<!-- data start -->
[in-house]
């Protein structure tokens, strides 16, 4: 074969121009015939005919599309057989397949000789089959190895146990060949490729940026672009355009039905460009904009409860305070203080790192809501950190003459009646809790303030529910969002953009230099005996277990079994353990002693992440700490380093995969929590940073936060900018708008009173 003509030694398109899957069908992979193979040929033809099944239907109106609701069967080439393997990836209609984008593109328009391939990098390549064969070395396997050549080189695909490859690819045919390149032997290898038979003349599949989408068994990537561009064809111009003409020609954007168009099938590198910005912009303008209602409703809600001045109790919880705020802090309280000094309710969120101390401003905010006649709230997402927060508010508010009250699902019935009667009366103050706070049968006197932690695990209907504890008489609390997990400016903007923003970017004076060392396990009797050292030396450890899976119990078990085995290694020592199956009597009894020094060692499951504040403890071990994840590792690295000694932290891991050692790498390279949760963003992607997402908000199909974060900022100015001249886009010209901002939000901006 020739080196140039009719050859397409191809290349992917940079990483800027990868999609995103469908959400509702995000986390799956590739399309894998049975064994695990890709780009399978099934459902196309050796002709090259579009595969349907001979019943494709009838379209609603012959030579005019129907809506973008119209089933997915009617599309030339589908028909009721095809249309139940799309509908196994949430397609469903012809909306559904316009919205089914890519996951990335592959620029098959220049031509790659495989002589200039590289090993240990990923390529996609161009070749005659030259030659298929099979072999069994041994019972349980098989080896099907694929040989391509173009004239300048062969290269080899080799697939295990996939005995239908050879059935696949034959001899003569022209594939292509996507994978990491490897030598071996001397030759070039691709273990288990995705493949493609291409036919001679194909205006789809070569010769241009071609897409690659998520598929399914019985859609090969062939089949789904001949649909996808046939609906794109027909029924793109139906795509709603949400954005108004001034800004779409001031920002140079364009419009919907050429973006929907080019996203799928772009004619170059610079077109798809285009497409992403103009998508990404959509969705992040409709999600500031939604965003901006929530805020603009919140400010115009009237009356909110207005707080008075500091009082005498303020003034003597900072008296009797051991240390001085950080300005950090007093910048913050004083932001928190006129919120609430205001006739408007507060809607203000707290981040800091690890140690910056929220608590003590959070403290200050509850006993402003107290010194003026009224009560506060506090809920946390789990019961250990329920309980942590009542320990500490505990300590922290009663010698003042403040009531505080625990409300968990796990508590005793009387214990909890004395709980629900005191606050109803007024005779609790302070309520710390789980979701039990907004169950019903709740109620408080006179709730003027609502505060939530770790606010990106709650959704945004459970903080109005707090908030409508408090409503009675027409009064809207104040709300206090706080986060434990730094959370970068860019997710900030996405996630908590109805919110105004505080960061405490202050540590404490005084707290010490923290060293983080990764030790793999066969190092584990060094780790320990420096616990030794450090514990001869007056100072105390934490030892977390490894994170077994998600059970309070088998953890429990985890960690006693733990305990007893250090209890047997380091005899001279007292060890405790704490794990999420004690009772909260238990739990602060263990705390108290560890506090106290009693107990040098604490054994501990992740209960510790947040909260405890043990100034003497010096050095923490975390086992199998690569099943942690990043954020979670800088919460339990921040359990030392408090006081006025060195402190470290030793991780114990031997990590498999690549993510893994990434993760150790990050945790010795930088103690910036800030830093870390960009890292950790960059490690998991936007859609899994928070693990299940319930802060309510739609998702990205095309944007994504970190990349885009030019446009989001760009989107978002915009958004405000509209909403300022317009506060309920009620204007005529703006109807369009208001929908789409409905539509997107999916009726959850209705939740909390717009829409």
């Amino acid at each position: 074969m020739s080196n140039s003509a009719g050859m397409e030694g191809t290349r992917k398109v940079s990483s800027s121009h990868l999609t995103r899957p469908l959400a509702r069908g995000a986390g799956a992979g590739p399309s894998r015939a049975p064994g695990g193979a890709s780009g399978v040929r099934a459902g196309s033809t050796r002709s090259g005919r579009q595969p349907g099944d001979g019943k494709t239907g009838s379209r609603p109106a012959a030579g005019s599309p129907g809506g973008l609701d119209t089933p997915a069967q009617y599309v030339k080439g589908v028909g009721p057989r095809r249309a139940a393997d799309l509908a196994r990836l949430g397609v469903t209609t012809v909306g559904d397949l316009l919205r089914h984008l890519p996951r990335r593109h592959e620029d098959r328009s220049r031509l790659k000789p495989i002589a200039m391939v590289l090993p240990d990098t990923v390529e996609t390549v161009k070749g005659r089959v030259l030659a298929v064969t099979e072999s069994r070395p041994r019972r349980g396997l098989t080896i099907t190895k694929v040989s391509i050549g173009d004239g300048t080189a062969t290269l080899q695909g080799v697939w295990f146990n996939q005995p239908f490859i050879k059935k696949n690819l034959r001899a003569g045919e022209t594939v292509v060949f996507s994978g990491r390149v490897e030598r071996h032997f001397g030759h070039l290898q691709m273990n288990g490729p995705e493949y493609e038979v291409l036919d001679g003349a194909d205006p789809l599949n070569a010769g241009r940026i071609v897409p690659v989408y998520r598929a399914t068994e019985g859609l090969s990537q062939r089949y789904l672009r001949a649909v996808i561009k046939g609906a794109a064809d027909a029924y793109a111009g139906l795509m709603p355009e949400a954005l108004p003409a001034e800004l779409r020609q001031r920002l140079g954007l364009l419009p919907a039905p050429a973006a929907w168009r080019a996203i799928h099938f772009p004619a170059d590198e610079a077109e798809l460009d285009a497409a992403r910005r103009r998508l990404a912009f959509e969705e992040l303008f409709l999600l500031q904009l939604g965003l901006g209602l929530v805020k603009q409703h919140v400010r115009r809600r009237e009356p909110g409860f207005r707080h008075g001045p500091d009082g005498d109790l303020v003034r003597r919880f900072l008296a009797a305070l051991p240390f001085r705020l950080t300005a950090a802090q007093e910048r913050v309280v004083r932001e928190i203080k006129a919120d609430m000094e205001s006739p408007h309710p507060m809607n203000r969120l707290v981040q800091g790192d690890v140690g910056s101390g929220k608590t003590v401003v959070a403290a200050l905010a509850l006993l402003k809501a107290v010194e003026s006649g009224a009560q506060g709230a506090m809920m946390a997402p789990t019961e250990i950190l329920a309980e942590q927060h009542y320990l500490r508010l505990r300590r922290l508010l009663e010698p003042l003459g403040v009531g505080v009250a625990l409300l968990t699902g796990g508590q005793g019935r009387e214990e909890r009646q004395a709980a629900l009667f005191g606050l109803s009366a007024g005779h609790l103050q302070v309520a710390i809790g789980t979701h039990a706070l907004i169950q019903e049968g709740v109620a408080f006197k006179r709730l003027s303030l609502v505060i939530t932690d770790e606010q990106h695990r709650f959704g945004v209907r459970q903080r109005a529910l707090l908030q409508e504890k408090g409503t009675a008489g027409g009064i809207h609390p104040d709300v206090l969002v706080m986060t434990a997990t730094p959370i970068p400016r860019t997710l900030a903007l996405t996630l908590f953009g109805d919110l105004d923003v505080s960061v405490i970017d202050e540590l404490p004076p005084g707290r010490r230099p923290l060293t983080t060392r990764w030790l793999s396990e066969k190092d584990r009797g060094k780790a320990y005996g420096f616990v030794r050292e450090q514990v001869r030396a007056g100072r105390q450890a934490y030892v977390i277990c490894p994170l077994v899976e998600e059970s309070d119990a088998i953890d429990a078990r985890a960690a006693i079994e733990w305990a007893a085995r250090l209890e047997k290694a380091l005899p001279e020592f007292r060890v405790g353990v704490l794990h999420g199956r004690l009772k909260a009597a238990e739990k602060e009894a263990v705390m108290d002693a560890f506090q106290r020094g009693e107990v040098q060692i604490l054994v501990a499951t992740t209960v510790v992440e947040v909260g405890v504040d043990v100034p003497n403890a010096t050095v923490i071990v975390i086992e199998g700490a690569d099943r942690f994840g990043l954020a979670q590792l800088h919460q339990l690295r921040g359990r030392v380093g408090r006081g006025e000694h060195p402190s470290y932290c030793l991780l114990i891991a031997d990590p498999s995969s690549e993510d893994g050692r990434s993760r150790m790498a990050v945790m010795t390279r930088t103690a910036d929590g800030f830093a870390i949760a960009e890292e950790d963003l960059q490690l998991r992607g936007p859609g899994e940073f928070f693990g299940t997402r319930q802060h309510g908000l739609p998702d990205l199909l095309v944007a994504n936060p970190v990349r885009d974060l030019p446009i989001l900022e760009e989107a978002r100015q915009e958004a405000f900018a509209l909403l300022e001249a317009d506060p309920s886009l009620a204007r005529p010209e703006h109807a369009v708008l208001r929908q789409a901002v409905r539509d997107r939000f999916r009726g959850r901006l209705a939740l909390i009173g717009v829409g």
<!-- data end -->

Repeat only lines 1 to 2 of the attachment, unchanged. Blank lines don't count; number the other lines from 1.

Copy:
[in-house]
């Protein structure tokens, strides 16, 4: 074969121009015939005919599309057989397949000789089959190895146990060949490729940026672009355009039905460009904009409860305070203080790192809501950190003459009646809790303030529910969002953009230099005996277990079994353990002693992440700490380093995969929590940073936060900018708008009173 003509030694398109899957069908992979193979040929033809099944239907109106609701069967080439393997990836209609984008593109328009391939990098390549064969070395396997050549080189695909490859690819045919390149032997290898038979003349599949989408068994990537561009064809111009003409020609954007168009099938590198910005912009303008209602409703809600001045109790919880705020802090309280000094309710969120101390401003905010006649709230997402927060508010508010009250699902019935009667009366103050706070049968006197932690695990209907504890008489609390997990400016903007923003970017004076060392396990009797050292030396450890899976119990078990085995290694020592199956009597009894020094060692499951504040403890071990994840590792690295000694932290891991050692790498390279949760963003992607997402908000199909974060900022100015001249886009010209901002939000901006 020739080196140039009719050859397409191809290349992917940079990483800027990868999609995103469908959400509702995000986390799956590739399309894998049975064994695990890709780009399978099934459902196309050796002709090259579009595969349907001979019943494709009838379209609603012959030579005019129907809506973008119209089933997915009617599309030339589908028909009721095809249309139940799309509908196994949430397609469903012809909306559904316009919205089914890519996951990335592959620029098959220049031509790659495989002589200039590289090993240990990923390529996609161009070749005659030259030659298929099979072999069994041994019972349980098989080896099907694929040989391509173009004239300048062969290269080899080799697939295990996939005995239908050879059935696949034959001899003569022209594939292509996507994978990491490897030598071996001397030759070039691709273990288990995705493949493609291409036919001679194909205006789809070569010769241009071609897409690659998520598929399914019985859609090969062939089949789904001949649909996808046939609906794109027909029924793109139906795509709603949400954005108004001034800004779409001031920002140079364009419009919907050429973006929907080019996203799928772009004619170059610079077109798809285009497409992403103009998508990404959509969705992040409709999600500031939604965003901006929530805020603009919140400010115009009237009356909110207005707080008075500091009082005498303020003034003597900072008296009797051991240390001085950080300005950090007093910048913050004083932001928190006129919120609430205001006739408007507060809607203000707290981040800091690890140690910056929220608590003590959070403290200050509850006993402003107290010194003026009224009560506060506090809920946390789990019961250990329920309980942590009542320990500490505990300590922290009663010698003042403040009531505080625990409300968990796990508590005793009387214990909890004395709980629900005191606050109803007024005779609790302070309520710390789980979701039990907004169950019903709740109620408080006179709730003027609502505060939530770790606010990106709650959704945004459970903080109005707090908030409508408090409503009675027409009064809207104040709300206090706080986060434990730094959370970068860019997710900030996405996630908590109805919110105004505080960061405490202050540590404490005084707290010490923290060293983080990764030790793999066969190092584990060094780790320990420096616990030794450090514990001869007056100072105390934490030892977390490894994170077994998600059970309070088998953890429990985890960690006693733990305990007893250090209890047997380091005899001279007292060890405790704490794990999420004690009772909260238990739990602060263990705390108290560890506090106290009693107990040098604490054994501990992740209960510790947040909260405890043990100034003497010096050095923490975390086992199998690569099943942690990043954020979670800088919460339990921040359990030392408090006081006025060195402190470290030793991780114990031997990590498999690549993510893994990434993760150790990050945790010795930088103690910036800030830093870390960009890292950790960059490690998991936007859609899994928070693990299940319930802060309510739609998702990205095309944007994504970190990349885009030019446009989001760009989107978002915009958004405000509209909403300022317009506060309920009620204007005529703006109807369009208001929908789409409905539509997107999916009726959850209705939740909390717009829409």